h. Rig up your TB bags so that they can slung over the extendable handle of your checked carry on and stay properly placed when walking.

    Good luck!

  3. #3
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    Yes, I remember your thread and as a result I am going to rush to search...
    brb.

    Kidding aside, I haven't flown internationally since the "security restrictions". I also think that soaring fuel prices have something to do with weight limit.

    I don't know when exactly we would be flying but winter and spring in western Europe would mean cold weather and more layers.

    It would be a family visit only, but, as you know, Europeans are more formal and we cannot get away with heavy sweats as our only outfits.

    I think we can get away with the layered look of different color tees and sweaters or cardigans on top.

    Cold weather pants are a problem, as corduroy and velvet are really heavy.
    I know that cotton or other light weight fabric are not warm enough.
    (I'll be checking Travelsmith and the other places specializing on travelers clothing mentioned on the forum)

    Thanks for sharing I really appreciate it.

    So Lufthansa is a stickler for weight, it is very good to know, thanks for the info.

  4. #4
    Registered User
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    Dec 2006
    Location
    Mesa, Arizona, USA
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    427
    IMHO, is not that Europeans are more formal, but that
    Americans are slobs.

    My God, have you ever been to Paris and observed how
    people dress.

    I'm talking Paris, France, not Paris, Texas!!!
    Tom Welch > Mesa, Arizona, USA
    Author of 101 Financial Ratios 5.0
    Travel Lite & Smart

  5. #5
    Registered User
    Join Date
    Mar 2008
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    127
    So... I'm back from my Italy trip. My earlier points still stand I think. Luckily, my checked luggage made it through unscathed, and even more astonishingly, I got few hassles landing back in the US and then transiting to Canada. Strangely enough, I've generally found US customs when flying to be more "polite" (as polite as they can get) than some of my own customs people on the Canadian side. Land travel seems to be reversed.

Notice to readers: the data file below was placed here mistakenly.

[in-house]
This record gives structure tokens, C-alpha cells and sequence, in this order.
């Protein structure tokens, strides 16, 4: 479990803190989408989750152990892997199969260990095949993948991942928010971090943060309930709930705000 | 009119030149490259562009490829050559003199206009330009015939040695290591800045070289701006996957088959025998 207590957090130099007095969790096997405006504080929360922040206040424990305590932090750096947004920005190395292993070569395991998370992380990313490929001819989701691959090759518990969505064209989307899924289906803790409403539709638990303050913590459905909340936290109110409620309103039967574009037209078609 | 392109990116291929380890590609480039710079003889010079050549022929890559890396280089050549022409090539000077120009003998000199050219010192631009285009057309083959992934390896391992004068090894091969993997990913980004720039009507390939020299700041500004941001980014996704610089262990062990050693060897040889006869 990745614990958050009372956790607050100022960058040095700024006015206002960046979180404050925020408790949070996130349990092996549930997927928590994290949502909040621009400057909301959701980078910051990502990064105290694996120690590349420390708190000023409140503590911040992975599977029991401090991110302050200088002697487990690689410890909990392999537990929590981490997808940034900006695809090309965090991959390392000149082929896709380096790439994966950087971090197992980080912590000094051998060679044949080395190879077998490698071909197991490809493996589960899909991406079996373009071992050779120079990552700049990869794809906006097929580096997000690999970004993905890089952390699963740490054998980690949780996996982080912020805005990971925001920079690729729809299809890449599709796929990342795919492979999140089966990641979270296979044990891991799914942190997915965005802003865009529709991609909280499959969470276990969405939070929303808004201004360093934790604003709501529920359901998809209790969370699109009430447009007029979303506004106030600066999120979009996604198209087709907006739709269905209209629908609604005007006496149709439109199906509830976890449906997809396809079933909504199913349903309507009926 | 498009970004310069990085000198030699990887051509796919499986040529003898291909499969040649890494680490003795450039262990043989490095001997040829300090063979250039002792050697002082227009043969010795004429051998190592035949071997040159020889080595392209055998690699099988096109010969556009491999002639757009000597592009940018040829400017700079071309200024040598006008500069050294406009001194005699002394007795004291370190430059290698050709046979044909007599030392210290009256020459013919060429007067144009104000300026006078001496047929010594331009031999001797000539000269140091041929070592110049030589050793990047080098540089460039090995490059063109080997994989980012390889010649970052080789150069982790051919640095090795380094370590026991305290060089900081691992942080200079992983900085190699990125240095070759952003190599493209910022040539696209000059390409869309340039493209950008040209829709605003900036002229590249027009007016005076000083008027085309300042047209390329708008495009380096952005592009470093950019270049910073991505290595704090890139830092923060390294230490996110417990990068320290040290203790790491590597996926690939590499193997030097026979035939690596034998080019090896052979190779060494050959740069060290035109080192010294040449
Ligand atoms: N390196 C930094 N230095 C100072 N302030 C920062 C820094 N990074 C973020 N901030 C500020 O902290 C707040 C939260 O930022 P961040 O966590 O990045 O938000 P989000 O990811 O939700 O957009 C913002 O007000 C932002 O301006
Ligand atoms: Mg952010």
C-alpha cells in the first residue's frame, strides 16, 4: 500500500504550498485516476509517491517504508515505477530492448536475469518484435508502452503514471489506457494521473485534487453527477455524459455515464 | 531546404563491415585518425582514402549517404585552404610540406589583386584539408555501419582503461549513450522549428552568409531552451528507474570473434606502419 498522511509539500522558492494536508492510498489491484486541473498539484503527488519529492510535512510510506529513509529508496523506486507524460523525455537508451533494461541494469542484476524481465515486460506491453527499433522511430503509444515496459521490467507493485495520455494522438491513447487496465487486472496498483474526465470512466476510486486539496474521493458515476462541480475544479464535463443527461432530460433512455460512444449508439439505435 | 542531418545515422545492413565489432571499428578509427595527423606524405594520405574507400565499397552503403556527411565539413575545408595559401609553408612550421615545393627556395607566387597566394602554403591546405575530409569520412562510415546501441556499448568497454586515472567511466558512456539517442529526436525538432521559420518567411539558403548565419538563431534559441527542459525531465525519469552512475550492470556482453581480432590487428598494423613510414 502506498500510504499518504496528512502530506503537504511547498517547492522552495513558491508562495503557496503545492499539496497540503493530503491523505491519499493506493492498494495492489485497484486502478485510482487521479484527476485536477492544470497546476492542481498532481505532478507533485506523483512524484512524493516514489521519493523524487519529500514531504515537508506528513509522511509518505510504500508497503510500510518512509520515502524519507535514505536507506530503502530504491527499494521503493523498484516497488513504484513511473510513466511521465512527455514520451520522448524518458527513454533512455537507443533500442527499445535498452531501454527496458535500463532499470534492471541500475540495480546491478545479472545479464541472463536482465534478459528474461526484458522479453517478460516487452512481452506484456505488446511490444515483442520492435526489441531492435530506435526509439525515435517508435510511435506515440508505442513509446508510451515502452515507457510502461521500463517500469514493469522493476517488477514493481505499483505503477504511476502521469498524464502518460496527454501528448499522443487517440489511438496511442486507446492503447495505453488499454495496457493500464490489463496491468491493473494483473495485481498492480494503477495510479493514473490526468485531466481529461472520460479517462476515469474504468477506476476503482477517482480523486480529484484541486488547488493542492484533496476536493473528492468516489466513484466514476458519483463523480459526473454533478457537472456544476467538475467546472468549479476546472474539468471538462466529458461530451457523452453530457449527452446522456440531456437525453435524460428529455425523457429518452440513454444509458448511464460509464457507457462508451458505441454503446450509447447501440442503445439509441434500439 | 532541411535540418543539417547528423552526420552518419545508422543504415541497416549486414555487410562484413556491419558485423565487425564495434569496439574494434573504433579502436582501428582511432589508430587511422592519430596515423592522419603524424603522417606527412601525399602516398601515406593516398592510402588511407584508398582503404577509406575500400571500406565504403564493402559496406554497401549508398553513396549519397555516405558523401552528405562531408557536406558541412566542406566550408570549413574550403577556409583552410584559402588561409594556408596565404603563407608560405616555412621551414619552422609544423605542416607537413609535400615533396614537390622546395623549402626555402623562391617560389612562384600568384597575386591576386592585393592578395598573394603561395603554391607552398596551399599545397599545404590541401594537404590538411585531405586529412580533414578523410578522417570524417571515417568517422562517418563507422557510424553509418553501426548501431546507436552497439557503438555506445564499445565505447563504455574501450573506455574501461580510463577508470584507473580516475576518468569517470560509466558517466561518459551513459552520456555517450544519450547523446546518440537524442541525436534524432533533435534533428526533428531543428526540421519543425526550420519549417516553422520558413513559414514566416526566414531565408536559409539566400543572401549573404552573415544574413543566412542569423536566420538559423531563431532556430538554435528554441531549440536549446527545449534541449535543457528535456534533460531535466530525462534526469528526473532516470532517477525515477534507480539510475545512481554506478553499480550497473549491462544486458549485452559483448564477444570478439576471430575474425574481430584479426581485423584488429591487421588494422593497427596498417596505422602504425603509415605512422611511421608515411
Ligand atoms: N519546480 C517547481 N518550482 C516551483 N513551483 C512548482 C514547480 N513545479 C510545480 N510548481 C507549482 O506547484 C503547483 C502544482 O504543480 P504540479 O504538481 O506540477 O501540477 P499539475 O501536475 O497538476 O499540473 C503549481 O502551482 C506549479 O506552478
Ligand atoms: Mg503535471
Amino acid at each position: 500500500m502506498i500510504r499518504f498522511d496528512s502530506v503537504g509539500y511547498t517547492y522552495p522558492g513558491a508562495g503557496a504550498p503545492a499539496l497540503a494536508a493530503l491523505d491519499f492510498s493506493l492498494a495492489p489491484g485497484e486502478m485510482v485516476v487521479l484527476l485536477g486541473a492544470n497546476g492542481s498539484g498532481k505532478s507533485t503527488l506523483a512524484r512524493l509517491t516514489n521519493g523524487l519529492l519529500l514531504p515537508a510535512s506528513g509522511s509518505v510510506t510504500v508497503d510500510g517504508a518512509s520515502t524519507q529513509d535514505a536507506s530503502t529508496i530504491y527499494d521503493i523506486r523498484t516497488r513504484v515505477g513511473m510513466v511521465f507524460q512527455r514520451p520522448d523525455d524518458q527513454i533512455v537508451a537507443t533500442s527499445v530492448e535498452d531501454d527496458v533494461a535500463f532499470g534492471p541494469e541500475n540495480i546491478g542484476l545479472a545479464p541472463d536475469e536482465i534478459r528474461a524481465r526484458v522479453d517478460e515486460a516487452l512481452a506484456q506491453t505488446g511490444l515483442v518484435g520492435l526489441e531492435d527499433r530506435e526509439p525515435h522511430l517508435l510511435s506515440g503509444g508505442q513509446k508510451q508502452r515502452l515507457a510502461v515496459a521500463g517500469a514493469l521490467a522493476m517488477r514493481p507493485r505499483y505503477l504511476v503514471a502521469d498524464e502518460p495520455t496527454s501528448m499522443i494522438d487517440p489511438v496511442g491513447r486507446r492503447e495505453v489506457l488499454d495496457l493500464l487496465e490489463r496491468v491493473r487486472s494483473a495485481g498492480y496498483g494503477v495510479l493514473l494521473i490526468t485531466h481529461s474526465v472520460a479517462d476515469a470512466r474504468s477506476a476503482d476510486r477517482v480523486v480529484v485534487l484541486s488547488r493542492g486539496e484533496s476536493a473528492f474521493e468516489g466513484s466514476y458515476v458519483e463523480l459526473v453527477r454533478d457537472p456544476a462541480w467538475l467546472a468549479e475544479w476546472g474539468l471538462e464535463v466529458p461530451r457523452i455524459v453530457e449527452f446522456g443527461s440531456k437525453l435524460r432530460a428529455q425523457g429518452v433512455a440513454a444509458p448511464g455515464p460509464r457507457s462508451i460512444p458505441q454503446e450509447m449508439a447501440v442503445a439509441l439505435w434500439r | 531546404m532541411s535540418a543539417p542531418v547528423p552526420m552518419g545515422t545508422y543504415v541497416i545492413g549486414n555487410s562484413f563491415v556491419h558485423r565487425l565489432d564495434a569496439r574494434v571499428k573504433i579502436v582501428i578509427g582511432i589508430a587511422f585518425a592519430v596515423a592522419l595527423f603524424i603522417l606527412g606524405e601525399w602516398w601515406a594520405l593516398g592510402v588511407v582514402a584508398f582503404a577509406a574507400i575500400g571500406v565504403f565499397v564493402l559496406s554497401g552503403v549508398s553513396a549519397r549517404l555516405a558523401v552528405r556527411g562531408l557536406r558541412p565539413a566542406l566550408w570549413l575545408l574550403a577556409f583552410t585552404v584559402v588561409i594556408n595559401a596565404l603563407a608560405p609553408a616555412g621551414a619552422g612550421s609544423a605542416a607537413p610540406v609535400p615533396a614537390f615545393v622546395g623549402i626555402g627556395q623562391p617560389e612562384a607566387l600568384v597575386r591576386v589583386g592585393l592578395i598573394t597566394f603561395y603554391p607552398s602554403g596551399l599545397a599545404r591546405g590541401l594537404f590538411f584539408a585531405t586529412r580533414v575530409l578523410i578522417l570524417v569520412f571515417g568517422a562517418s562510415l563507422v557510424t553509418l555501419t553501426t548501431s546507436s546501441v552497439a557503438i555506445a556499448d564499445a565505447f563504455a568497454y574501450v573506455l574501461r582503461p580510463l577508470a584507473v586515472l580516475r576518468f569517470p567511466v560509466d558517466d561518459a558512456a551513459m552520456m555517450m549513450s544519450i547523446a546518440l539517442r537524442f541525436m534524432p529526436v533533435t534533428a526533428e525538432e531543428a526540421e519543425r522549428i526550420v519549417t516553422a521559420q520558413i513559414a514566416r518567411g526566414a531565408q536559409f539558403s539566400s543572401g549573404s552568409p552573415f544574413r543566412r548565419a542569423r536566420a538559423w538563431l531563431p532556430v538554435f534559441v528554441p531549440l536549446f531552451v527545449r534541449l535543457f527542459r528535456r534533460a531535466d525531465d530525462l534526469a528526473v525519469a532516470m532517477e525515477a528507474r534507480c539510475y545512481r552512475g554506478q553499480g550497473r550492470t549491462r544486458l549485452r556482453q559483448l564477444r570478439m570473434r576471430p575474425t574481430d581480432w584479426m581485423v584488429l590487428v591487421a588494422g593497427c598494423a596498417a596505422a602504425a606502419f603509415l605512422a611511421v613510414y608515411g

Bottom line: having only carry on would have reduced our anxiety of clearing customs and waiting around for the luggage to appear before our transfer flight.

    As for Lufthansa, when we checked in Italy for the return flight, we did NOT get asked to weigh our carry ons. I think we had a big checked bag and that was enough for the agent to think that our carry ons would be light enough (I'm sure they were). Also, I had a minor problem with my frequent flyer program and this was irritating (or perhaps distracting) enough to keep the agent preoccupied?

    On a final note, to all those who suggested I bring a wide angle lens.... absolutely! Italy was just too scenic. Can't believe how picturesque some places were. It was a great trip.

  6. #6
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    Sep 2008
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    Here's my most recent experiences: Lufthansa in Seattle weighed my main carryon but not my "personal item." (I had no checked bag, so perhaps they were skeptical...) Austrian Air didn't weigh my bags, but at Dulles they had a sizer in the hallway leading up to the jetway and they had someone stationed to stop people whose bag looked too large and made them "size" them. Haha--the Western Flyer made it with ease!

    Not European, but Air New Zealand is even more of a stickler for weight than Lufthansa--7 kilos! And they weighed my Western Flyer in Wellington, and again in Auckland on the same route! Also, they're very strict on the "personal item"--on the website they show a nice slim briefcase as passing, but a bulging computer case as not passing as a personal item. At least they don't weigh them! I'm going to be flying Singapore Air in a couple of weeks and will report on their policies when I get back.